At our most recent Chair Think Tank, we talked about Culture. We had a vigorous debate and share with you some of the emerging thinking below.
In an episode of the 1950s hit sitcom I Love Lucy, Ricky comes home from work and finds Lucy crawling on her hands and knees around the living room floor. Lucy explains that she has lost her earrings. Ricky says “So you lost your earrings in the living room, huh?” She replies “No I lost them in the bedroom but the light in the living room is much better.”
“Where are leaders supposed to look for answers to the culture question? Engagement surveys; turnover rates; diversity metrics; stakeholder feedback; operating profits?”
At the heart of the culture question is a frustration for many Board members: they know it’s important, but don’t know which light on the culture dashboard to pay attention to. And hence, what levers to pull.
But, one thing is plainly obvious; pasting 6 shiny nouns on corporate headquarters does very little to change behaviour. And behaviour is where the rubber hits the cultural road.
Hiding in plain sight
“Organisations have always had cultures: publicly defined or not.” Marcus Aurelius did not define the cultural values of his Roman Empire in 161AD, but moral virtue, self-restraint, mental calm, and civic duty wouldn’t be far from the mark. During the Battle of Waterloo in 1815, the cultural norms of the armies, led by the Duke of Wellington and Napoleon respectively, were different. Most obvious was that Wellington was a defensive General and Napoleon an offensive one. Which led to different tactics and attitudes amongst troops. Indeed, American Foreign policy mimics the characteristics of the sitting president.
You can’t stop culture developing, even if you try. Once the cultural die is cast, it is hard to unwind — anyone working for a UK bank can attest to this. Cultural change programmes line the pockets of Consulting firms and keep HR armies busy, but many run out of puff, don’t work, or are undermined by those at the top. One of our guests noted “It is easy for a culture to go from good to bad. It’s much harder to go the other way.”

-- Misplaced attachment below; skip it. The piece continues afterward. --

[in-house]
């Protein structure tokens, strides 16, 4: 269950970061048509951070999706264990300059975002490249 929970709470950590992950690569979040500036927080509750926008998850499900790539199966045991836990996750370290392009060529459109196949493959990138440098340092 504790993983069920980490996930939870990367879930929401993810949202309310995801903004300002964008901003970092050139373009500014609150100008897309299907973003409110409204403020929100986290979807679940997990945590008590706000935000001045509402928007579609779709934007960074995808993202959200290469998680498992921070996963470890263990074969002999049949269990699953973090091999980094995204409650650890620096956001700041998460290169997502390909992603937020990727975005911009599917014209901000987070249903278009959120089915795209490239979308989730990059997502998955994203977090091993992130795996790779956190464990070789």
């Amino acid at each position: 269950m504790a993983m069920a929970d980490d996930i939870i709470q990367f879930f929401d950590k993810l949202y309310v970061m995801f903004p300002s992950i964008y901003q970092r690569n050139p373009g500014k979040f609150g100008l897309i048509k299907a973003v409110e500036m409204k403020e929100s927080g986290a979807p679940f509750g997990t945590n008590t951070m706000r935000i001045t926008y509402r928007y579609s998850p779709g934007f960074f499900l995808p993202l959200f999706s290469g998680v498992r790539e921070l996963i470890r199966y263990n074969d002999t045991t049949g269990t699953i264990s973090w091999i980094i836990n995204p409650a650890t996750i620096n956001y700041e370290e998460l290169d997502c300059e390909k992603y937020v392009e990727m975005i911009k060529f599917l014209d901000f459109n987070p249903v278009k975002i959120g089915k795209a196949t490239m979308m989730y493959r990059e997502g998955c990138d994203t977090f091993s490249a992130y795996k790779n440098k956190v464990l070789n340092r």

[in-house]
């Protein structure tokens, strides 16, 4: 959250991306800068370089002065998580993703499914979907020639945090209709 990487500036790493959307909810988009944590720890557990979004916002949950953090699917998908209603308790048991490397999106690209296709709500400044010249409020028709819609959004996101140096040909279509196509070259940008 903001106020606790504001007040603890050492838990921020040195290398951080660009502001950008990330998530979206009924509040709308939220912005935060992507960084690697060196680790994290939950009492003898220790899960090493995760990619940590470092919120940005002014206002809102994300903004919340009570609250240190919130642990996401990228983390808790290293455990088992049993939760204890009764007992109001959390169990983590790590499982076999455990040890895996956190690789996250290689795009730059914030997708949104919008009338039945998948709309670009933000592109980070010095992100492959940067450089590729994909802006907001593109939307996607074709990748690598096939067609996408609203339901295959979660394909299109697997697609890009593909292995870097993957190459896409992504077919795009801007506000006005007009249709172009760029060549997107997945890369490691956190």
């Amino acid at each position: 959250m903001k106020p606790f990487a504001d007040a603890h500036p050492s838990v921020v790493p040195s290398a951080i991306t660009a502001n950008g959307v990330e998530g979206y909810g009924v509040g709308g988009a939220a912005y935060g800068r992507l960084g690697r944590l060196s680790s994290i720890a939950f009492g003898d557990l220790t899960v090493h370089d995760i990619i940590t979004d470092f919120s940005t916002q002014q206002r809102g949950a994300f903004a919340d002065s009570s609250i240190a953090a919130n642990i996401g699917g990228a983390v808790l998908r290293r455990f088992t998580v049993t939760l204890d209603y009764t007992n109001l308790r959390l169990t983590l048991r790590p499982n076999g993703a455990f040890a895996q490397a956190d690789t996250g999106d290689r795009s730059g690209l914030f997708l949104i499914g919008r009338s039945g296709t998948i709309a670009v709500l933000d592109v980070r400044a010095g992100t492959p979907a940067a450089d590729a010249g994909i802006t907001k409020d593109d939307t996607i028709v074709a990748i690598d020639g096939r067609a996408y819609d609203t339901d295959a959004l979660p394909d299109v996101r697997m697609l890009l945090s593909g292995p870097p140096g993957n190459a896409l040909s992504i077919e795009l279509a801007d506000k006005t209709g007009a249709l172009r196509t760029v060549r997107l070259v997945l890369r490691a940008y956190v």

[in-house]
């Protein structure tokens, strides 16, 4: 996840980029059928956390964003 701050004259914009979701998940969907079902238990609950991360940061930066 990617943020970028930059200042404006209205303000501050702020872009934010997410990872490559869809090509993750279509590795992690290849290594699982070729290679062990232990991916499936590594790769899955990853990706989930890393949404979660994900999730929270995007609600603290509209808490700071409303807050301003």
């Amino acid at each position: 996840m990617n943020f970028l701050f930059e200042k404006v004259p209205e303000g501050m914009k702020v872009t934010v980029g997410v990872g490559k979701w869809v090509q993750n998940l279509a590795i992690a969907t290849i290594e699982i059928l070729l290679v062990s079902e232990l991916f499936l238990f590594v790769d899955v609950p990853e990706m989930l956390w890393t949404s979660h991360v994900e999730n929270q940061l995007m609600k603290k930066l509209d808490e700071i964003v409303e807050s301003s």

Culture and values are not going away. Some firms choose to publicly make a big deal of them such as Anthony Jenkins’ RISES movement in 2013. Others prefer to keep shtum. What is unclear is whether or not having a set of stated values which guide employee behaviour actually makes a difference. Lucy Kellaway mocked the values and culture movement in 2015, demonstrating that seventeen of Britain’s 100 biggest companies had no cultural statements; and had financially outperformed the 83 who did.
On the flip side, another attending Chair described in detail the link she observed “between culture, conduct and results in Banking. Particularly on risk committees, the first question they ask is ‘Is this a cultural issue?’” What most people can agree on is: culture exists and when forced to define it, “at bare minimum it makes you think about it; which is a good thing”.
The leader’s shadow
Values are pointless unless the CEO epitomises them; every single day. All the crafting and wordsmithing is undermined the moment the CEO mildly contravenes one value. Local denizens will tut and feel vindicated for their initial cynicism. Or as one Chairman in attendance said with utter conviction “How the CEO behaves overrides all cultural statements”.
If the behaviour and personality of the CEO is the single biggest influence on culture (see chart), it thrusts recruitment into sharp focus. It was also noted by our Think Tank guests that “the attitude to recruiting a CEO varies considerably between a family-run business and a PLC”.
Family-run businesses tend to have different assessment criteria from PLCs. Front and centre for family-run firms is a version of this question: “Will this individual preserve the culture into the next generation?” Family-run outfits can exercise patience on returns, but rarely gamble with culture.